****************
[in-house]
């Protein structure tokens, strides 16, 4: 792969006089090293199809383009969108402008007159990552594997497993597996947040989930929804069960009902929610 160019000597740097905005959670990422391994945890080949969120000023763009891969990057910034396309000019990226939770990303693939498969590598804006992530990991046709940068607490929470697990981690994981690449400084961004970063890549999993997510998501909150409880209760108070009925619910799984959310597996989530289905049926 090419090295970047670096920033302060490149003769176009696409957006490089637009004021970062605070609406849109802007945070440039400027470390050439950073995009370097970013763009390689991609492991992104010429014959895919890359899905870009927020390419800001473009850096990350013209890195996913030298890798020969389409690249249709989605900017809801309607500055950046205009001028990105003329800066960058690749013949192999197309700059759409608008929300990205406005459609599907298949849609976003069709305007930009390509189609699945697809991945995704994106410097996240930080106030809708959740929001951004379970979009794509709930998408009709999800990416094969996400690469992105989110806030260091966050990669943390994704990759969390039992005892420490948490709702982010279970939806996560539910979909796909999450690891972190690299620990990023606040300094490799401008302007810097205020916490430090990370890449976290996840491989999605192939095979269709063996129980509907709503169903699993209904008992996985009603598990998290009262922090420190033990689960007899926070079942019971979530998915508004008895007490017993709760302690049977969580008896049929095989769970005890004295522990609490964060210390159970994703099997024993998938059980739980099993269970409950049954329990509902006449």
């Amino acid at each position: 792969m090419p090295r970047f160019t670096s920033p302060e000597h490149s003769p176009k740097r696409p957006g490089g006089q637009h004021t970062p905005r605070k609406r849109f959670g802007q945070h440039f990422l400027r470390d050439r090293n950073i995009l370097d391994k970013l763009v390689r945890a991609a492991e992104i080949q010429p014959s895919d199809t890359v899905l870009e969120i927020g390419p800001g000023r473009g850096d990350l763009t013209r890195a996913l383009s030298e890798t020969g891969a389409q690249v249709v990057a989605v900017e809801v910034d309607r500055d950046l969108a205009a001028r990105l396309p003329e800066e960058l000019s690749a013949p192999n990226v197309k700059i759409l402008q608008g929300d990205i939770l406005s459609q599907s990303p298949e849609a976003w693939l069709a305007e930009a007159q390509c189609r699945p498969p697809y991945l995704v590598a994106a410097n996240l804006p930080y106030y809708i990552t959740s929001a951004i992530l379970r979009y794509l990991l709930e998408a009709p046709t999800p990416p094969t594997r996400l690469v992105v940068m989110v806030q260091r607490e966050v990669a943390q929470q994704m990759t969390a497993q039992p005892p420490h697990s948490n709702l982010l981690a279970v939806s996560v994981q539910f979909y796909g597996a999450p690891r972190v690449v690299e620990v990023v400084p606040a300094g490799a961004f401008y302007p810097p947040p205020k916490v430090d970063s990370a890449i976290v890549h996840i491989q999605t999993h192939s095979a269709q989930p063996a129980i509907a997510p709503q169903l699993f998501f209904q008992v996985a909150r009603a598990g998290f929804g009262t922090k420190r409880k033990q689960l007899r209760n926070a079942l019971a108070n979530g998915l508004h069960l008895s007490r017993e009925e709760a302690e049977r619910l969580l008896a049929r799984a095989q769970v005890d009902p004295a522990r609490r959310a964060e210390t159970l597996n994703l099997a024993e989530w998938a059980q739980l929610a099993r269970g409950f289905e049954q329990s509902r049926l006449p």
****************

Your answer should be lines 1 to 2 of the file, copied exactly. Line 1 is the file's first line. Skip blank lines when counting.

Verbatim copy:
[in-house]
């Protein structure tokens, strides 16, 4: 792969006089090293199809383009969108402008007159990552594997497993597996947040989930929804069960009902929610 160019000597740097905005959670990422391994945890080949969120000023763009891969990057910034396309000019990226939770990303693939498969590598804006992530990991046709940068607490929470697990981690994981690449400084961004970063890549999993997510998501909150409880209760108070009925619910799984959310597996989530289905049926 090419090295970047670096920033302060490149003769176009696409957006490089637009004021970062605070609406849109802007945070440039400027470390050439950073995009370097970013763009390689991609492991992104010429014959895919890359899905870009927020390419800001473009850096990350013209890195996913030298890798020969389409690249249709989605900017809801309607500055950046205009001028990105003329800066960058690749013949192999197309700059759409608008929300990205406005459609599907298949849609976003069709305007930009390509189609699945697809991945995704994106410097996240930080106030809708959740929001951004379970979009794509709930998408009709999800990416094969996400690469992105989110806030260091966050990669943390994704990759969390039992005892420490948490709702982010279970939806996560539910979909796909999450690891972190690299620990990023606040300094490799401008302007810097205020916490430090990370890449976290996840491989999605192939095979269709063996129980509907709503169903699993209904008992996985009603598990998290009262922090420190033990689960007899926070079942019971979530998915508004008895007490017993709760302690049977969580008896049929095989769970005890004295522990609490964060210390159970994703099997024993998938059980739980099993269970409950049954329990509902006449």